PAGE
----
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Debate!: Who you got? Lute Olson or Jim Calhoun

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In 2008, Lute Olson retired from coaching at the ripe old age of 74, having spent the past 25 years taking Arizona from a West Coast afterthought and turning them into a national championship program that was a mainstay in the top 25 through the majority of his tenure. Just four years later, Jim Calhoun retired from UConn having built the Huskies into one of the nation’s premier basketball programs when no one believed it could be. 

Both Calhoun and Olson single-handedly built programs from the ground up and turned them into national players in locations where basketball wasn’t a priority. But here’s the question of the hour: who was more impressive? Whose is the better “program builder”? Raphielle and I will now do our best sports bar impression and argue this out. Hopefully, things stay peaceful. 

Rob: UConn basketball was nothing prior to Jim Calhoun arriving on campus from Northeastern in 1986. In their seven seasons in the Big East up to that point, UConn had managed to make just a single NCAA tournament and, when Calhoun was hired, were coming off of 9-19 season. Within four years, Calhoun had managed to win the NIT, take home the Big East regular season and tournament titles, and advance to within a Christian Laettner buzzer-beater from the Final Four. As of his Thursday retirement, UConn had won 10 regular season conference titles, seven conference tournament titles, made four Final Fours and taken home three national championships. Those 25 years are packed with more history and tradition than all but a handful of programs have managed to put together since James Naismith invented the sport.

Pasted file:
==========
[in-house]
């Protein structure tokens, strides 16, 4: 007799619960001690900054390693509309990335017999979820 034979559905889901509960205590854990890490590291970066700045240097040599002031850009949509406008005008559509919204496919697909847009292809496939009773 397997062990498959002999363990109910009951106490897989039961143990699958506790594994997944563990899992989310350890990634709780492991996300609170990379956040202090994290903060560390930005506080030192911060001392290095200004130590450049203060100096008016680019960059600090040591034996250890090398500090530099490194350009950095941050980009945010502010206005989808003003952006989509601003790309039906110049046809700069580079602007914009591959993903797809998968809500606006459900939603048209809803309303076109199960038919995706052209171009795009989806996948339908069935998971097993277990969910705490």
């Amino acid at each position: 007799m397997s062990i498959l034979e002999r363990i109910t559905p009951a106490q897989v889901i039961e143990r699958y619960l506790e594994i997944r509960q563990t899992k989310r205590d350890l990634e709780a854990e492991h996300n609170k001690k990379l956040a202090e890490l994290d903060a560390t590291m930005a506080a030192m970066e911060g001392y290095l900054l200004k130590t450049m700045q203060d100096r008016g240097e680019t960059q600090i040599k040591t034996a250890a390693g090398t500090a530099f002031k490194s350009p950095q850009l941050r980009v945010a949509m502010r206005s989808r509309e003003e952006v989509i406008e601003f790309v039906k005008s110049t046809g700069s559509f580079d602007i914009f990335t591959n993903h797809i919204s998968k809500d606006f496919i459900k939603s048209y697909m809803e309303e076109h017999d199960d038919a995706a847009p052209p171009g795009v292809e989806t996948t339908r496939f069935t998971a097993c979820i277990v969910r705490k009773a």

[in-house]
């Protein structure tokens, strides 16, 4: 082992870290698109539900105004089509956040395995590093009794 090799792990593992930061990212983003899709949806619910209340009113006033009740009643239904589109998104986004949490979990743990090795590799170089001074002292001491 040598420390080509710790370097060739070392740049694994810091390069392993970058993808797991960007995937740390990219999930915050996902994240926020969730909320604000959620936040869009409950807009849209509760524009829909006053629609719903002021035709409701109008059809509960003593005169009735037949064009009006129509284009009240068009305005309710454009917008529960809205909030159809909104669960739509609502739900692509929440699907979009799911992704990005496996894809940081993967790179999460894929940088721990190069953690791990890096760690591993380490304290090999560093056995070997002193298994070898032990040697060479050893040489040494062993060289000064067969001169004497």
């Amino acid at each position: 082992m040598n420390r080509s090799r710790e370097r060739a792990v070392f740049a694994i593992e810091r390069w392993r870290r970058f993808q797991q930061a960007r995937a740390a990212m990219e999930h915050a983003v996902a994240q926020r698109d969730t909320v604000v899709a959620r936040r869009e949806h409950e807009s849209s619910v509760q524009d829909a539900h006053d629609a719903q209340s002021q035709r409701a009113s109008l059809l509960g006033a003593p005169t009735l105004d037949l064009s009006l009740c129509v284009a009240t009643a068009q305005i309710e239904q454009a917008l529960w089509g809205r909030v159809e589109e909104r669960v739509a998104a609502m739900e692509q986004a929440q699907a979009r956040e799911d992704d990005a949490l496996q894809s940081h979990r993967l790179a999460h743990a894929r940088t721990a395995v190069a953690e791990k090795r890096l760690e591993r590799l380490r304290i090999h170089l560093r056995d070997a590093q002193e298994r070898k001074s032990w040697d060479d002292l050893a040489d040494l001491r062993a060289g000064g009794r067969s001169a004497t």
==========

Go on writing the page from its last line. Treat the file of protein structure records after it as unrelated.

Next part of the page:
Raphielle: When Lute Olson arrived in Tucson in 1983 the Wildcats were just five years removed from joining the then-Pac-10, and it would be an understatement to say that the Wildcats he found weren’t equipped to be a factor in the conference. That changed quickly. He took a team that won four games with little talent and pushed them to 11 in his first campaign, and from that point forward Olson would fail to reach 20 wins in a season just twice: 1986-87 and 2007-08. Like Calhoun with Bridgeport’s Chris Smith, Olson’s most important recruiting victory early on was keeping Tucson native Sean Elliott in the Old Pueblo. By the time Elliott was a junior (Olson’s fifth season) the Wildcats were in their first Final Four. From that point forward it was almost as if Olson ran a conveyer belt from McKale Center to the NBA, and a number of those players had a tangible impact at the next level. Olson won 608 games in his 25 seasons at Arizona, which works out to an average of 24 wins per season (24.3 to be exact), 11 Pac-10 championships, five Final Four appearances and a national title in 1997. And we can’t gloss over him taking the Wildcats to 23 straight NCAA tournament appearances (yes 1999 was vacated but that’s a bit silly) either.

Rob: I’ll give you consistency. The fact that Olson was able to get Arizona to 23 straight NCAA tournaments is downright mystifying. Calhoun had some ugly season mixed in with his national titles. But the key word in that sentence is “titles”. Plural. Calhoun won three of them, and while there may be some element of luck when it comes to his 3-0 record in national title games, the fact of the matter is that Calhoun was able to capitalize when he had the talent on his roster.

And while Olson’s track record of getting players to the NBA is inarguable, it’s not like Calhoun was winning with future all-Euroleague players. He sent just as many players to the next level. What’s most impressive about Calhoun’s pros is that there weren’t many that entered the program as guaranteed lottery picks. Andre Drummond was a pro, everyone knew that. The same with Rudy Gay and Charlie Villanueva. But Jeremy Lamb wasn’t a top 10 recruit. Ray Allen was overlooked coming out of high school, and he went on to become the greatest shooter in the history of the NBA. Emeka Okafor chose UConn over Vanderbilt and Arkansas and went on to become national player of the year and the No. 2 pick. Ben Gordon was the No. 3 pick that year, and he was closer to a top 50 recruit than he was a guaranteed NBA all-star.